The sole plate 52 is adjustably secured to a foot support bracket 60 which is slideably mounted on rails 46 which pass through apertures 62 contained thereon. The particular angle of the sole plate 52 relative to the rails 46 is adjusted by an adjusting screw 64 and adjusting plate 66 provided on the foot support bracket 60. Similarly, the position of the sole plate 52 along the parallel rails 46 may be adjusted by the use of adjustable locking screws 68 which are provided at both ends of the foot support bracket 60. This is illustrated in FIG. 1 in which the two sole plates 52 are shown at different places along the parallel rails 46.
As best shown in FIG. 3, a drive system is provided which includes a drive element 70 which is powered by a motor 71. The drive element 70 is pivotally mounted to the base 12 by pivot mount 72 and is adapted to drive the leg carriage 20 in a longitudinal arc while itself being rotatable in an opposite arc. An extendable drive shaft 74 and extension arm 75 extend from the drive element 70 and are pivotally secured at the end of the extension arm 75 to a pivot mount 80 provided on the U-shaped support brace 30. A remote control 73 with at least an "Up" and "Down" switch is provided for controlling the motor 71 and, thereby, the position of the leg carriage 20. An external plug 79 is provided to obtain electrical power for the motor.
As depicted in FIG. 3, when the drive element 70 is activated by the patient or clinician using the remote control 73, the drive shaft 74 and extension arm 75 are forced in a direction toward the U-shaped brace 30 of the leg carriage 20. This causes the leg carriage 20 to pivot about hinge 16 and thereby raising the leg carriage 20 relative to the base 12. Similarly, when the user wants to lower the leg carriage, using the remote control 73, the drive element 70 retracts the drive shaft 74 and extension arm 75 which correspondingly will lower the leg carriage 20 to a reclining position.
It will, of course, be appreciated that the motor 71 can be either an electrical or battery powered motor. In the preferred embodiment, the frame and the leg carriage should be made out of a lightweight but sturdy material such as aluminum, a weight steel or a sturdy thermoplastic material. This would insure that the device is sturdy, but also affordable and easy to carry.
The actual operation of the apparatus of the present invention is relatively simple. The apparatus is initially connected to a power source by plugging power cord 79 into a normal electrical outlet, or alternatively, employing battery power. The patient would then recline on the floor next to the device, with the leg carriage 20 placed at its lowest position. The individual would then insert one or both legs into the leg carriages 20 placing his foot or feet into the adjustable foot supports 50. He would then adjust the position of the foot supports 50 along the lateral rails 46 in order to accommodate his leg at the required length and, if necessary, adjust the angle of sole plate 50 using adjusting screw 64.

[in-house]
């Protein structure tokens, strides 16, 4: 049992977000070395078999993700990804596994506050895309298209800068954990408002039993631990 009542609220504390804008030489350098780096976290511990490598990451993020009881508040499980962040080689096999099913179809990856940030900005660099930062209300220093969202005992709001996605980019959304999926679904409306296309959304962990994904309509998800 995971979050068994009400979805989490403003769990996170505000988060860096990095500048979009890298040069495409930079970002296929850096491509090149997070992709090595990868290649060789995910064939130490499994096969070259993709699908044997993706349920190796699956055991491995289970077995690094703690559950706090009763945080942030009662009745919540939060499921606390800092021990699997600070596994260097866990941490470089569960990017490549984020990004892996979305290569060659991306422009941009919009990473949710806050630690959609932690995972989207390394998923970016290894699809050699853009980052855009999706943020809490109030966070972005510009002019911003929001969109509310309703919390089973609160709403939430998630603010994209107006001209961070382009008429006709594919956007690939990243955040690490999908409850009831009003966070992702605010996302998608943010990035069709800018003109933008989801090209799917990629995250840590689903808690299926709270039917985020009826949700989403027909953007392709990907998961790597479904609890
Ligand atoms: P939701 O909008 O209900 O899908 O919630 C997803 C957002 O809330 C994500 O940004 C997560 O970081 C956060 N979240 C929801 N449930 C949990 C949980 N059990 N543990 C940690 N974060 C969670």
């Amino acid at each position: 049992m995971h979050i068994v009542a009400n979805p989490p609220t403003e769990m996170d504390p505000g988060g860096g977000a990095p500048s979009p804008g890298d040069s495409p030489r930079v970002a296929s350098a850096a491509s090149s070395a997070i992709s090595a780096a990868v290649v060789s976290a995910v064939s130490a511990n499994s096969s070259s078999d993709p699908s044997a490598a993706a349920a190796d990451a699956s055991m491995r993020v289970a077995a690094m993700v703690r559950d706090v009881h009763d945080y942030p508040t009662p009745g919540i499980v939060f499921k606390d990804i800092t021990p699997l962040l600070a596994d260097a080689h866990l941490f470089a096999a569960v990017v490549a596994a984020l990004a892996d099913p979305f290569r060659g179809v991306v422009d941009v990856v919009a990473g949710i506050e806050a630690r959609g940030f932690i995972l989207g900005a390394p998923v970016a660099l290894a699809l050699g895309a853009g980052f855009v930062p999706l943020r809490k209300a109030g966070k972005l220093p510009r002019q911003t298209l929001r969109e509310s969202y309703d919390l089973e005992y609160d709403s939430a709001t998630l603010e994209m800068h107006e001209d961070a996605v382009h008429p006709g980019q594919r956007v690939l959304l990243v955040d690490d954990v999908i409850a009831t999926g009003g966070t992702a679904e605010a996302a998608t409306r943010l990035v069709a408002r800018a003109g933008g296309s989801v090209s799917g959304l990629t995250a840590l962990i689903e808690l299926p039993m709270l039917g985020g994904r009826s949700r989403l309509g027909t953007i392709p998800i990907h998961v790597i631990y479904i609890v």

The patient will then recline totally, thereby stabilizing his or her spine. Then, by manipulating the switch on hand control unit 73, the patient will activate the motor 71 and drive element 70, causing the leg carriages 40 to be elevated to the proper degree so as to provide a stretch to the patient's leg and/or hamstring muscle while keeping the leg straight and the spine stabilized. Once the maximum stretch is achieved, the patient need only remove his finger from the control device 73 to maintain the stretch at the desired level. Then, the patient would simply depress the "down" control on the hand control in order to lower the leg to a position of rest.
In an alternative embodiment not depicted in the drawings, the device of the present invention may be raised to a vertical position in order to allow a user to stretch his leg from a standing position. This would be accomplished by simply mounting base 12 on a support brace in a vertical position.
Having thus described the invention with particular reference to the preferred forms thereof, it will be obvious that various changes and modifications may be made therein without departing from the spirit and scope of the invention as defined by the appended claims.
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|U.S. Classification||601/35, 482/907, 601/27, 482/79|
|Cooperative Classification||Y10S482/907, A61H1/0244|
|May 18, 1999||REMI||Maintenance fee reminder mailed|
|Aug 11, 1999||FPAY||Fee payment|
Year of fee payment: 4
|Aug 11, 1999||SULP||Surcharge for late payment|
|Oct 24, 2003||LAPS||Lapse for failure to pay maintenance fees|
|Dec 23, 2003||FP||Expired due to failure to pay maintenance fee|
Effective date: 20031024